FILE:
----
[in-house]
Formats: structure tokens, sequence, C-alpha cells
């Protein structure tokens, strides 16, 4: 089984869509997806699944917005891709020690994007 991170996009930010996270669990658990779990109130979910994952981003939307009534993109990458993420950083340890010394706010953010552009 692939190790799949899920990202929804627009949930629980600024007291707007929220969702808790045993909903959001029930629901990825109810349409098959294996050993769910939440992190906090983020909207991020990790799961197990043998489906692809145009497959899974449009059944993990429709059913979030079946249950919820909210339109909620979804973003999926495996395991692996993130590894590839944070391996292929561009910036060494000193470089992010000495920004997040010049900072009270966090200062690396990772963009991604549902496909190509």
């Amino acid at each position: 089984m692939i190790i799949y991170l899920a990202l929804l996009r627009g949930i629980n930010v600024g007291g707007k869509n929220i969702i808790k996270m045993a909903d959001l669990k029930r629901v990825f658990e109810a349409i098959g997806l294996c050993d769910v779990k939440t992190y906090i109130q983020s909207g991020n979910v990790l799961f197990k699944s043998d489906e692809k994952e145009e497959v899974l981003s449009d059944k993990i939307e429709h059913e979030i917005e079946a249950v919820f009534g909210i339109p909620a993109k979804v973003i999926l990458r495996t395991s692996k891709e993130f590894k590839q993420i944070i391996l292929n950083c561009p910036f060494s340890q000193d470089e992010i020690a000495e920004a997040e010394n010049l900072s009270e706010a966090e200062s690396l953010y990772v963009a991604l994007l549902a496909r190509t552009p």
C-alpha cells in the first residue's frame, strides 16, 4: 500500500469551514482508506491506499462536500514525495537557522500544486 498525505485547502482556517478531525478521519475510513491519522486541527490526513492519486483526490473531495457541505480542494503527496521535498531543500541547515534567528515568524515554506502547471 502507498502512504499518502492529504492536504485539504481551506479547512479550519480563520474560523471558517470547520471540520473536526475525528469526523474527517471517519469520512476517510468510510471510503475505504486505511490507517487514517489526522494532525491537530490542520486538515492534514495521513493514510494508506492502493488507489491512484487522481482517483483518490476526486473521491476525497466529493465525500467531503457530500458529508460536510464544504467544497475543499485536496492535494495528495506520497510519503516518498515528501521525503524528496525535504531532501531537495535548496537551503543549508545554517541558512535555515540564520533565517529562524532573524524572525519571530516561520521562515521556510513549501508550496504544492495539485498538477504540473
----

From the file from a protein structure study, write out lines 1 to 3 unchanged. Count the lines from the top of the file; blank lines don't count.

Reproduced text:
[in-house]
Formats: structure tokens, sequence, C-alpha cells
């Protein structure tokens, strides 16, 4: 089984869509997806699944917005891709020690994007 991170996009930010996270669990658990779990109130979910994952981003939307009534993109990458993420950083340890010394706010953010552009 692939190790799949899920990202929804627009949930629980600024007291707007929220969702808790045993909903959001029930629901990825109810349409098959294996050993769910939440992190906090983020909207991020990790799961197990043998489906692809145009497959899974449009059944993990429709059913979030079946249950919820909210339109909620979804973003999926495996395991692996993130590894590839944070391996292929561009910036060494000193470089992010000495920004997040010049900072009270966090200062690396990772963009991604549902496909190509």